"A median combination of seven 30-s exposures on 2019 Jan. 5 shows a tail or trail 135" long in p.a. 290 degrees. The tail/trail first appears in individual ATLAS exposures on 2018 Dec. 8, as identified by Denneau, with a median combined 120-s exposure showing a tail 30" long in p.a. 290 degrees.  There is no evidence of a tail in previous ATLAS imaging in January 2018."

Credit: ATLAS - discovery image

On January 08.7, I performed follow-up measurements of this object. Stacking of 10 unfiltered exposures, 120 seconds each, obtained remotely from Q62 (iTelescope network) through a 0.43-m f/6.8 astrograph + CCD, shows a tail about 2' and 30" long in PA 292.

My follow-up image (click on it for a bigger version)



Asteroid (6478) GAULT was discovered on 1988, May 12 by astronomers Carolyn & Eugene Shoemaker at the Palomar Observatory in California. It was named for American planetary geologist Donald Gault:

   Credit: Dictionary of Minor Planet Names - Schmadel

The active asteroids represent a newly recognized class of small body in the solar system: their peculiarity lies in having both the orbital characteristics of asteroids, residing in orbits interior to Jupiter’s and having the Tisserand parameter substantially larger than 3, and the physical properties of comets, in the form of comae or tails. 

Credit: D. Jewitt

The active asteroids have been referred to as ‘main-belt comets’ and ‘disrupted asteroids’ previously: the new designation is preferred both because some of the known cases are not located in the main belt and because the nature of the activity. Actually the causes of the activity are thought to be many and varied. As regards (6478) GAULT at this stage we can't rule out sublimation (or any other of the suggested mechanisms) in favor of an impact or viceversa. Hopefully more data will help sort out the cause of its activity. See the excellent David Jewitt's Active Asteroids webpage for more info about these fascinating objects and his paper "The Active asteroids" (The Astronomical Journal, 2012 March).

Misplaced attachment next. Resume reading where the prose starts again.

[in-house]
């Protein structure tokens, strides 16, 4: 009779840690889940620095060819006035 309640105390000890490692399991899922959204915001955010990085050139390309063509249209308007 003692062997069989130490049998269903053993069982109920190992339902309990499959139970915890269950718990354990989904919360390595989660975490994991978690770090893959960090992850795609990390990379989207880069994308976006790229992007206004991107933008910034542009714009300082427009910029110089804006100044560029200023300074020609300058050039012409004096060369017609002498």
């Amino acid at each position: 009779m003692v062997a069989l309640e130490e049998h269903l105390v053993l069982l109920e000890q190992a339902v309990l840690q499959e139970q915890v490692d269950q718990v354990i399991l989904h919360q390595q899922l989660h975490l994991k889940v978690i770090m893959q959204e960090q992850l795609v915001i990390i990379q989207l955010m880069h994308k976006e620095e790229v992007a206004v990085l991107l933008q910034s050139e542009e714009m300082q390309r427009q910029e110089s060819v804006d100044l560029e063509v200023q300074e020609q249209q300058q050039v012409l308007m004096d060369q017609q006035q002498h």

Below you can see active asteroid (6478) GAULT imaged on 2019, January 11 at @INGLaPalma.


Credit: INGLaPalma



by Ernesto Guido

Thursday, December 20, 2018

New Comet C/2018 Y1 (Iwamoto)

CBET 4588 & MPEC 2018-Y52, issued on 2018, Dec. 20,  announce the discovery of a comet (magnitude ~12) by M. Iwamoto (MPC code 872) in images taken on 2018 Dec 18.8. The new comet has been designated C/2018 Y1 (Iwamoto).

I performed follow-up measurements of this object, while it was still on the PCCP webpage. Stacking of 5 unfiltered exposures, 20 seconds each, obtained remotely on 2018, December 20.5 from H06 (T20 - iTelescope network) through a 0.1-m f/5.0 astrograph + CCD, shows that this object is a comet with a diffuse coma about 1.5 arcmin in diameter and sharp central condensation.

My confirmation image (click on it for a bigger version)



MPEC 2018-Y52 assigns the following preliminary parabolic orbital elements to comet C/2018 Y1: T 2019 Jan. 27.16; e= 1.0; Peri. =  354.05; q = 1.14;  Incl.= 160.69

Below you can see a graph generated using the software Orbitas and showing the predicted magnitude (in red) versus the maximum height (for Northern Hemisphere). (click on the image for a bigger version). Preliminar orbit has the comet 0.2 AU from Earth with a peak magnitude of about 6 at the beginning of February 2019! (as always with comets, the future magnitudes reported here are only indicative).  Elongation at the beginning of February 2019 will be 160 degrees (maximum height will be very good for Northern Hemisphere at peak that is around 80 degrees, good for Southern until few days before peak then decreasing fast).




Congrats to Masayuki Iwamoto for his third comet discovery (the last one was just one month ago)! (see here for more info about his previous discoveries C/2018 V1 & C/2013 E2)

Below you can see the discovery image taken by M. Iwamoto at 05:11am of December 19, 2018 (Japanese Time) and the discoverer itself with his equipment.

Credit: M. Iwamoto


Masayuki Iwamoto - Credit: Hoshinavi


by Ernesto Guido